A funny thing happened on my way to the dispatch box

Nick Clegg has been making free with his witticisms. He's not the first politician to fancy himself as a comedian, says Andy McSmith
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Isis hostage crisis: The prisoner swap has only one purpose for the militants - recognition its Islamic State exists and that foreign nations acknowledge its power

Isis hostage crisis

The prisoner swap has only one purpose for the militants - recognition its Islamic State exists and that foreign nations acknowledge its power, says Robert Fisk
Missing salvage expert who found $50m of sunken treasure before disappearing, tracked down at last

The runaway buccaneers and the ship full of gold

Salvage expert Tommy Thompson found sunken treasure worth millions. Then he vanished... until now
Homeless Veterans appeal: ‘If you’re hard on the world you are hard on yourself’

Homeless Veterans appeal: ‘If you’re hard on the world you are hard on yourself’

Maverick artist Grayson Perry backs our campaign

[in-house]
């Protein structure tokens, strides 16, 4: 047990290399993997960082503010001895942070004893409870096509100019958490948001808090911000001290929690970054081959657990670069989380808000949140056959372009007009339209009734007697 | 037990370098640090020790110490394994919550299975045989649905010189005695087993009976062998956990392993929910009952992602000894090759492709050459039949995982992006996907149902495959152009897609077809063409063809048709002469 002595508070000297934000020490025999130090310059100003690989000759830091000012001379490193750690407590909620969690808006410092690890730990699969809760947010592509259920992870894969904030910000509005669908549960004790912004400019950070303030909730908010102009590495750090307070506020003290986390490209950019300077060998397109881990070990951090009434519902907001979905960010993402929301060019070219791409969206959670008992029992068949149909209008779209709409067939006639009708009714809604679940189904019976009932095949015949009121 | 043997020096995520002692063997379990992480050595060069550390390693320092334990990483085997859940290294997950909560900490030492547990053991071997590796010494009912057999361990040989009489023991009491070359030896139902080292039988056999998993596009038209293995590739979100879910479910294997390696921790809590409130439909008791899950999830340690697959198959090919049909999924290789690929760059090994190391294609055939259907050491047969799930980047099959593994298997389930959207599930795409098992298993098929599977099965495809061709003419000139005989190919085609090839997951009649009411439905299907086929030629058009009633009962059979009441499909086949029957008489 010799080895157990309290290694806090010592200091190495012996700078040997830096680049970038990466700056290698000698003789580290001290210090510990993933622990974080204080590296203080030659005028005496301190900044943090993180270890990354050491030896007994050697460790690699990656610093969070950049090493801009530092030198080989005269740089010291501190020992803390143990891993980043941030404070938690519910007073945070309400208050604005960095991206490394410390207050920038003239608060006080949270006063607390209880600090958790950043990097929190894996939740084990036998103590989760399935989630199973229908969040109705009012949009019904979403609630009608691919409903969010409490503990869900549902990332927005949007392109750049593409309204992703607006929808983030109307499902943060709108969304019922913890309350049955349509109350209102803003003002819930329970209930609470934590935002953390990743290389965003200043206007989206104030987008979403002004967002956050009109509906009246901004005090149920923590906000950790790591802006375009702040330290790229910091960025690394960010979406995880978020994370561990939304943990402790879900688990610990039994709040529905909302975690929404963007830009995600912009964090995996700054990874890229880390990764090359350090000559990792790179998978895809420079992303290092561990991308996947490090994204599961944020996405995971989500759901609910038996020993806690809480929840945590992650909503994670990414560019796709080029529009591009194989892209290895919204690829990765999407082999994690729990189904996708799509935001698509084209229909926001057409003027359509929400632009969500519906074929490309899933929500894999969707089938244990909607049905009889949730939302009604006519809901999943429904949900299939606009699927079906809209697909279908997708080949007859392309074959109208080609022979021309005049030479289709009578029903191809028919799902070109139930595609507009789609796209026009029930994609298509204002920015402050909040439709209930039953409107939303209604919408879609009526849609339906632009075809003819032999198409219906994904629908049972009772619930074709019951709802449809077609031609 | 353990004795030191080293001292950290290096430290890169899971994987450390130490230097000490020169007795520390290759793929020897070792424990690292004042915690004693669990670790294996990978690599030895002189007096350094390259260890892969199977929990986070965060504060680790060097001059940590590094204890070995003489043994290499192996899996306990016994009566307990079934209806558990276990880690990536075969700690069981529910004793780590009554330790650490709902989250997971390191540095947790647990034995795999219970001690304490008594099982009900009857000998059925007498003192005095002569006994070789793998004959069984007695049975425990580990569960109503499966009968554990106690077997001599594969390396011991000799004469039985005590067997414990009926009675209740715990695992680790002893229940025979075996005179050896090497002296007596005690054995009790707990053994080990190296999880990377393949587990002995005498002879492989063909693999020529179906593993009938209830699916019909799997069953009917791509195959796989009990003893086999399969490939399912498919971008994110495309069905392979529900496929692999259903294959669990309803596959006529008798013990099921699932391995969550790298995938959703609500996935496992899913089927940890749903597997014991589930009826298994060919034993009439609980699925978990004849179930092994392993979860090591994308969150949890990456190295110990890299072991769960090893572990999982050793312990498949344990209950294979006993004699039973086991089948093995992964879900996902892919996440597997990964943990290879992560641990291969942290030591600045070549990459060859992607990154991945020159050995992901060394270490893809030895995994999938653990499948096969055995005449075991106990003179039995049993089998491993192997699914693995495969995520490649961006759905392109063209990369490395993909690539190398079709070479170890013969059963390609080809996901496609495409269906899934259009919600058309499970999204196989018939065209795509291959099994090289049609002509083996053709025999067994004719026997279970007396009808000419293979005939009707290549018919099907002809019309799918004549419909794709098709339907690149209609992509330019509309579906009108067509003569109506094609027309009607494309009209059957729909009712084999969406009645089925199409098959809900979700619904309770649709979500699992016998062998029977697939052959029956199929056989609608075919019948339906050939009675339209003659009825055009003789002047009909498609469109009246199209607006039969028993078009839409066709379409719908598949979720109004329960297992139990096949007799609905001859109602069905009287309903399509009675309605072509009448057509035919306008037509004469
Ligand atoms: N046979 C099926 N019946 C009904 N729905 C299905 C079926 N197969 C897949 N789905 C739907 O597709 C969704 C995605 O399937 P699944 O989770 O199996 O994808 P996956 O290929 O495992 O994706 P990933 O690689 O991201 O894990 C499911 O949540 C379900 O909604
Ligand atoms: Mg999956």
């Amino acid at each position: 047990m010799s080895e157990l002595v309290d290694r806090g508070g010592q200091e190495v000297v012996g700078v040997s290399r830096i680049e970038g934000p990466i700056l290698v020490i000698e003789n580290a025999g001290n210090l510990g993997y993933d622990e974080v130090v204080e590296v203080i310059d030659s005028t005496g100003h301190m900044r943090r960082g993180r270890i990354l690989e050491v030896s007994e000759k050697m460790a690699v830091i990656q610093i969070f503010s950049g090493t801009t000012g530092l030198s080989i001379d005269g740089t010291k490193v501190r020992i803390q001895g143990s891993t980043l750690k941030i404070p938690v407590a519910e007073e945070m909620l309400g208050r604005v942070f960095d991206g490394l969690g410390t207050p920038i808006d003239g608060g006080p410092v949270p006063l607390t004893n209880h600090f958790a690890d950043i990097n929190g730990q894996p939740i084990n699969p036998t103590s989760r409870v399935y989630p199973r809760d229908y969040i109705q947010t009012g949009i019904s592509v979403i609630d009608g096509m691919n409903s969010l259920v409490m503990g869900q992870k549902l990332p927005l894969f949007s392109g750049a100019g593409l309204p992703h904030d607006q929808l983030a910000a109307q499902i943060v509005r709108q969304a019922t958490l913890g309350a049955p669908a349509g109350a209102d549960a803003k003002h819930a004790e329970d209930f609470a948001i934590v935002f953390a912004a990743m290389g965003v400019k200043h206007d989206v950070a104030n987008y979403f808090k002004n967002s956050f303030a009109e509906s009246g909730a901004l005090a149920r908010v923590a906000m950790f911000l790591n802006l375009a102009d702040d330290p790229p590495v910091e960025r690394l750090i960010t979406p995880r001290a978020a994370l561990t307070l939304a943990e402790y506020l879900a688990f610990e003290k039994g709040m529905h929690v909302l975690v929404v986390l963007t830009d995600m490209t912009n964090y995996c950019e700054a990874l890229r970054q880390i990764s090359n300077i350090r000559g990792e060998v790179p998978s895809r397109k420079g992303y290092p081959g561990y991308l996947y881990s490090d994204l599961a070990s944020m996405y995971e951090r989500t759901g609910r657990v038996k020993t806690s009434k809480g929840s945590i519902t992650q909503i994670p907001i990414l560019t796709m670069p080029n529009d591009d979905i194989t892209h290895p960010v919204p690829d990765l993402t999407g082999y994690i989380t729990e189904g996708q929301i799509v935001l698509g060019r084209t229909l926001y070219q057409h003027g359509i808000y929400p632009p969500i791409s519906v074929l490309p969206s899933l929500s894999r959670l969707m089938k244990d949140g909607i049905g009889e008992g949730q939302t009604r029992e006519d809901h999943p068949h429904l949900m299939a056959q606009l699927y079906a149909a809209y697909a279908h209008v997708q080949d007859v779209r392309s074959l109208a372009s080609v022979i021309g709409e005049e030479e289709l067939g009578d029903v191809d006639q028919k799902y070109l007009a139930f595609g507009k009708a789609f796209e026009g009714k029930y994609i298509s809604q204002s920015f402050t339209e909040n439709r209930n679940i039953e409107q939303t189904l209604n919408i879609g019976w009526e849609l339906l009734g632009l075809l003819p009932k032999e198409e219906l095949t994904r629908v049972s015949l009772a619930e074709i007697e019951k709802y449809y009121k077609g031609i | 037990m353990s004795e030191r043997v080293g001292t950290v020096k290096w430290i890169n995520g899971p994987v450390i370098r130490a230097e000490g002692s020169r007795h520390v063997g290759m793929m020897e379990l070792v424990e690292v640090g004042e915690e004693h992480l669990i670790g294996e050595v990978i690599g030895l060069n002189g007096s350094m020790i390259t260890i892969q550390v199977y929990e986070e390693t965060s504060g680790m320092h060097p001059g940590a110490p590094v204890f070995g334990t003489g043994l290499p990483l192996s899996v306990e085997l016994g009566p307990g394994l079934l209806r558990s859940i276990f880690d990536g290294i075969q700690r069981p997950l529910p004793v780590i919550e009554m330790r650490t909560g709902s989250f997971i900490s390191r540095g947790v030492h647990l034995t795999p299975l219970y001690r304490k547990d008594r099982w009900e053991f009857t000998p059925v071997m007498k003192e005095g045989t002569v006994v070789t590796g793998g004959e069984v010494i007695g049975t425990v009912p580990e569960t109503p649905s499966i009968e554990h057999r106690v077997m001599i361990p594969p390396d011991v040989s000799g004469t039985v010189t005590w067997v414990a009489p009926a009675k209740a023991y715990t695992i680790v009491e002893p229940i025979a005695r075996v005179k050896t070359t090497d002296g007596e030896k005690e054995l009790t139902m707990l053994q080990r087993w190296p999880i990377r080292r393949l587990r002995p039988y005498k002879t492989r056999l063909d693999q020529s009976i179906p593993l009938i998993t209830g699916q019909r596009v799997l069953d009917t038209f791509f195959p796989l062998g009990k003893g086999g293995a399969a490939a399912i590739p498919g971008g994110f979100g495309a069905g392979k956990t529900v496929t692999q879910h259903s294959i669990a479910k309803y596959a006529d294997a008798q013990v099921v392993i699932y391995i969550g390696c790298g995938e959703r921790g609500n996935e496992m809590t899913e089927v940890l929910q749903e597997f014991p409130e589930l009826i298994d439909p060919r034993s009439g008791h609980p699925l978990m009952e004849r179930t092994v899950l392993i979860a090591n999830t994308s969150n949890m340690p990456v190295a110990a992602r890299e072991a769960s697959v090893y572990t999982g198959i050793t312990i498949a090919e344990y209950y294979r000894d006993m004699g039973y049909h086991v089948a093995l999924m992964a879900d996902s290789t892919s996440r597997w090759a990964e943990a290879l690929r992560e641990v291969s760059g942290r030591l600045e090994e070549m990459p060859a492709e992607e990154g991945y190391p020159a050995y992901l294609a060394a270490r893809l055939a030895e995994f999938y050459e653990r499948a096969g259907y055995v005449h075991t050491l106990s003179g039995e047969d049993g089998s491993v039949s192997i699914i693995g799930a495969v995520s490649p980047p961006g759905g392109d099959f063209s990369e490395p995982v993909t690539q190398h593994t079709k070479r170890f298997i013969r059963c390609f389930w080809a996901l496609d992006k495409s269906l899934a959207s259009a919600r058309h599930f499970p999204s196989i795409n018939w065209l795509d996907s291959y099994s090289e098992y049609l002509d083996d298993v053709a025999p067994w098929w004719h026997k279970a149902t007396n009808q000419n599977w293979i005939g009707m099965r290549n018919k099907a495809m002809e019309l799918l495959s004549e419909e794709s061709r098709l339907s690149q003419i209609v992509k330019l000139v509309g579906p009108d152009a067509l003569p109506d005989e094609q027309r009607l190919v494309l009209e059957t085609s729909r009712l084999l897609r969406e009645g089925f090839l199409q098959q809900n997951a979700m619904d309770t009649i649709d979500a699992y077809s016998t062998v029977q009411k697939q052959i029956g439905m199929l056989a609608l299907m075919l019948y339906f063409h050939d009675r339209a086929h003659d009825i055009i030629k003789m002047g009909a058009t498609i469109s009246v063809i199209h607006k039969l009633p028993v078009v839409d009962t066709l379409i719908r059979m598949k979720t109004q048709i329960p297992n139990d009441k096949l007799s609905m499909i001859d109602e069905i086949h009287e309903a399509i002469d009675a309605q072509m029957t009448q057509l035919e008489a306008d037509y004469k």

Assisted Dying Bill: I want to be able to decide about my own death - I want to have control of my life

Assisted Dying Bill: 'I want control of my life'

This week the Assisted Dying Bill is debated in the Lords. Virginia Ironside, who has already made plans for her own self-deliverance, argues that it's time we allowed people a humane, compassionate death
Move over, kale - cabbage is the new rising star

Cabbage is king again

Sophie Morris banishes thoughts of soggy school dinners and turns over a new leaf
11 best winter skin treats

Give your moisturiser a helping hand: 11 best winter skin treats

Get an extra boost of nourishment from one of these hard-working products
Paul Scholes column: The more Jose Mourinho attempts to influence match officials, the more they are likely to ignore him

Paul Scholes column